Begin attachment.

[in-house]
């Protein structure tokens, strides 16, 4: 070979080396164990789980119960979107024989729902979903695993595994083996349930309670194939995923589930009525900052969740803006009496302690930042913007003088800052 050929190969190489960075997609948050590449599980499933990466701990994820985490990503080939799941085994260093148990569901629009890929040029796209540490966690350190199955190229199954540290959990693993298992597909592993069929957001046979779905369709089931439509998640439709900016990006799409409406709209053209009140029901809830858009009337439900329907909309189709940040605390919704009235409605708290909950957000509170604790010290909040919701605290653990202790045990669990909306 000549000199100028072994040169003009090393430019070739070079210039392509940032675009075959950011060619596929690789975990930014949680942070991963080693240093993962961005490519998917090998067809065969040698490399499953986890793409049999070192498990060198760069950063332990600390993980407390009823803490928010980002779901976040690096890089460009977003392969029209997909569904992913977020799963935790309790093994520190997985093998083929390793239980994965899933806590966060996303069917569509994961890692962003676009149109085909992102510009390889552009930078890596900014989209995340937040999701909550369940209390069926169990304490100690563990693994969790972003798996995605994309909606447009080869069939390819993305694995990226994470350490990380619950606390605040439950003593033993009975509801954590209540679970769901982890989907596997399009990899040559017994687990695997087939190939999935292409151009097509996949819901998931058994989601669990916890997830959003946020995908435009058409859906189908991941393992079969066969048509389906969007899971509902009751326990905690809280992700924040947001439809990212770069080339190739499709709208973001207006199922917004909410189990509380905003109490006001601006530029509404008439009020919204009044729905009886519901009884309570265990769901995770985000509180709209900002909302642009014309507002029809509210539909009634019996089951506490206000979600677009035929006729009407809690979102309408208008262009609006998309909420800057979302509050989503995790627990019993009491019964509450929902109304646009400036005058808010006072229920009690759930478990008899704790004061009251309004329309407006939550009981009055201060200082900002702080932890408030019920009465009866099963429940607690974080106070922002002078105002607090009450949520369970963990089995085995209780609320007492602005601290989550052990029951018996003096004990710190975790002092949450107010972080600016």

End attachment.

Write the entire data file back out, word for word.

[in-house]
């Protein structure tokens, strides 16, 4: 070979080396164990789980119960979107024989729902979903695993595994083996349930309670194939995923589930009525900052969740803006009496302690930042913007003088800052 050929190969190489960075997609948050590449599980499933990466701990994820985490990503080939799941085994260093148990569901629009890929040029796209540490966690350190199955190229199954540290959990693993298992597909592993069929957001046979779905369709089931439509998640439709900016990006799409409406709209053209009140029901809830858009009337439900329907909309189709940040605390919704009235409605708290909950957000509170604790010290909040919701605290653990202790045990669990909306 000549000199100028072994040169003009090393430019070739070079210039392509940032675009075959950011060619596929690789975990930014949680942070991963080693240093993962961005490519998917090998067809065969040698490399499953986890793409049999070192498990060198760069950063332990600390993980407390009823803490928010980002779901976040690096890089460009977003392969029209997909569904992913977020799963935790309790093994520190997985093998083929390793239980994965899933806590966060996303069917569509994961890692962003676009149109085909992102510009390889552009930078890596900014989209995340937040999701909550369940209390069926169990304490100690563990693994969790972003798996995605994309909606447009080869069939390819993305694995990226994470350490990380619950606390605040439950003593033993009975509801954590209540679970769901982890989907596997399009990899040559017994687990695997087939190939999935292409151009097509996949819901998931058994989601669990916890997830959003946020995908435009058409859906189908991941393992079969066969048509389906969007899971509902009751326990905690809280992700924040947001439809990212770069080339190739499709709208973001207006199922917004909410189990509380905003109490006001601006530029509404008439009020919204009044729905009886519901009884309570265990769901995770985000509180709209900002909302642009014309507002029809509210539909009634019996089951506490206000979600677009035929006729009407809690979102309408208008262009609006998309909420800057979302509050989503995790627990019993009491019964509450929902109304646009400036005058808010006072229920009690759930478990008899704790004061009251309004329309407006939550009981009055201060200082900002702080932890408030019920009465009866099963429940607690974080106070922002002078105002607090009450949520369970963990089995085995209780609320007492602005601290989550052990029951018996003096004990710190975790002092949450107010972080600016």